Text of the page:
dc.date.issued2012-
dc.publisherThe University of Arizona.en_US
dc.rightsCopyright © is held by the author. Digital access to this material is made possible by the University Libraries, University of Arizona. Further transmission, reproduction or presentation (such as public display or performance) of protected items is prohibited except with permission of the author.en_US
dc.description.abstractResearch regarding the distribution and structure of fungal communities in caves is lacking. The current study examines fungal communities in Kartchner Caverns, a mineralogically diverse cave located in the Whetstone Mountains, Arizona, USA. The first study examines culturable fungal diversity from speleothem surfaces. Twenty-one fungal genera represented by 43 genotypes and 53 distinct morphological taxonomic units (MTU) were recovered from 15 speleothems. Analysis of DGGE profiles indicated a significant effect of sampling site on community structure. The second study examined fungal diversity from speleothem and rock wall surfaces using the 454 FLX Titanium sequencing platform using the rDNA internal transcribed spacer 1 (ITS1) as a genetic marker. Fungal diversity was estimated and compared between speleothem and rock wall surfaces and its variation with distance from the natural entrance of the cave was quantified. Effects of environmental factors and nutrient concentrations in speleothem drip water at different sample sites on fungal diversity were also examined. Sequencing revealed 2219 fungal operational taxonomic units (OTUs) at 95% similarity. Speleothems supported a higher fungal richness and diversity than rock walls, but community membership and the taxonomic distribution of fungal OTUs did not differ significantly. OTU richness and diversity were negatively correlated with distance from the natural cave entrance. Community membership and taxonomic distribution of fungal OTUs differed significantly between the front and back of the cave. There was no observed effect of drip water nutrient concentration on fungal community structure. The third study examined fungal community structure from bat guano over the course of a year. There was no significant difference in fungal OTU richness, diversity, or community membership and taxonomic affiliations among sampling times. There were no significant differences in nutrient concentrations of guano samples among sampling times. Nutrient concentration did have a significant effect on community structure, especially the level of nitrogen and calcium.en_US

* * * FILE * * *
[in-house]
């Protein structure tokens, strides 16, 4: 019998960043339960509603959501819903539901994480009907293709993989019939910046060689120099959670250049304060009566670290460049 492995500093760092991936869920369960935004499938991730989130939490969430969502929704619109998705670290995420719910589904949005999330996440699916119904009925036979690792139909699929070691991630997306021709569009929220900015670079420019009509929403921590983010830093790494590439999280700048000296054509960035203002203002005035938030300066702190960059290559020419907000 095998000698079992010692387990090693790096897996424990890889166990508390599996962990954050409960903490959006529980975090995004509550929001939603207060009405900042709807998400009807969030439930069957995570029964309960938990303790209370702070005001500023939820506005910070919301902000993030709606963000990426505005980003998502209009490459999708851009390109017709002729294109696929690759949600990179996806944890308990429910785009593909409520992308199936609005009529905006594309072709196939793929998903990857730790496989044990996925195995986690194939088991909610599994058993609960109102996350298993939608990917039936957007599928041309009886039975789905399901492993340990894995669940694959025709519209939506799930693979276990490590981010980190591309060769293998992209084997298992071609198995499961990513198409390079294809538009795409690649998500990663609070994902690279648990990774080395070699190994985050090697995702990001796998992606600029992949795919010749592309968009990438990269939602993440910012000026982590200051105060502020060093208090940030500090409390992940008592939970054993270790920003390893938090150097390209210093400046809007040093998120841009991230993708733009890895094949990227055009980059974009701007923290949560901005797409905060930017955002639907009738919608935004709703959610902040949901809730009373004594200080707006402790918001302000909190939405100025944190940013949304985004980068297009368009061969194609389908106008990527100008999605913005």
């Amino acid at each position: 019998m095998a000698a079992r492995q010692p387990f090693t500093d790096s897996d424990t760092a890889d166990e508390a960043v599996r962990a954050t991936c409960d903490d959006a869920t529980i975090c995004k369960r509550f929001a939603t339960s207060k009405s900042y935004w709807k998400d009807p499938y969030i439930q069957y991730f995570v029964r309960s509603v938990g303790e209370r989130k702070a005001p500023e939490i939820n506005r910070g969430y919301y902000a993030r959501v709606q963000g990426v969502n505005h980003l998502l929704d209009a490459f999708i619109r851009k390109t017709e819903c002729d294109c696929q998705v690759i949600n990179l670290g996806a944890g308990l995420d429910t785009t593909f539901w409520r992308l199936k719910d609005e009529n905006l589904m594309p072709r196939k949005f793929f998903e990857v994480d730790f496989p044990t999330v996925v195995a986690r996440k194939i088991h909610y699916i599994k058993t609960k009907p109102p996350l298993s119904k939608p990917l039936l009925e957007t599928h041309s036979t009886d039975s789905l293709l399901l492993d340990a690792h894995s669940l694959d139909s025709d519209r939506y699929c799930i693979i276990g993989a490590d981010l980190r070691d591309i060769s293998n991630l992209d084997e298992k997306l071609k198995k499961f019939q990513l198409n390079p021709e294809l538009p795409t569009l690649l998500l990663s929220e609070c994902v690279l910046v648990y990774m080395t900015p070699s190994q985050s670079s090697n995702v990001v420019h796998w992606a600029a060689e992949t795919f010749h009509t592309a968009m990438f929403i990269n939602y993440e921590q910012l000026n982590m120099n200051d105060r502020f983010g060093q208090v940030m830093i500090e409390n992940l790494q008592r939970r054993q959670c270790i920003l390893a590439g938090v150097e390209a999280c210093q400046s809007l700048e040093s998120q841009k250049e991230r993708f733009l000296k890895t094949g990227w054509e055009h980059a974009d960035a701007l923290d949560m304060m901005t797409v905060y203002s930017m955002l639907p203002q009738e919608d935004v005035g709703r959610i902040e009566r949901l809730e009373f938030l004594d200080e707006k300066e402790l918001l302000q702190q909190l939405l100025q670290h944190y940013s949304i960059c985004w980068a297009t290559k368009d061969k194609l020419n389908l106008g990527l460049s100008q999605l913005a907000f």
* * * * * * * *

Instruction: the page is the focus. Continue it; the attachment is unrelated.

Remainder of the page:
dc.typetexten_US
dc.typeElectronic Dissertationen_US
dc.subjectcave mycologyen_US
dc.subjectenvironmental microbiologyen_US
dc.subjectfungal communityen_US
dc.subjectspeleothemen_US
dc.subjectPlant Pathologyen_US
dc.subjectbat guanoen_US
dc.subjectcave microbiologyen_US
thesis.degree.namePh.D.en_US
thesis.degree.leveldoctoralen_US
thesis.degree.disciplineGraduate Collegeen_US
thesis.degree.disciplinePlant Pathologyen_US
thesis.degree.grantorUniversity of Arizonaen_US
dc.contributor.advisorPryor, Barry M.en_US
dc.contributor.committeememberBronstein, Judith L.en_US
dc.contributor.committeememberOrbach, Marc J.en_US
dc.contributor.committeememberCotty, Peter J.en_US
dc.contributor.committeememberArnold, Anne Elizabethen_US
dc.contributor.committeememberPryor, Barry M.en_US
All Items in UA Campus Repository are protected by copyright, with all rights reserved, unless otherwise indicated.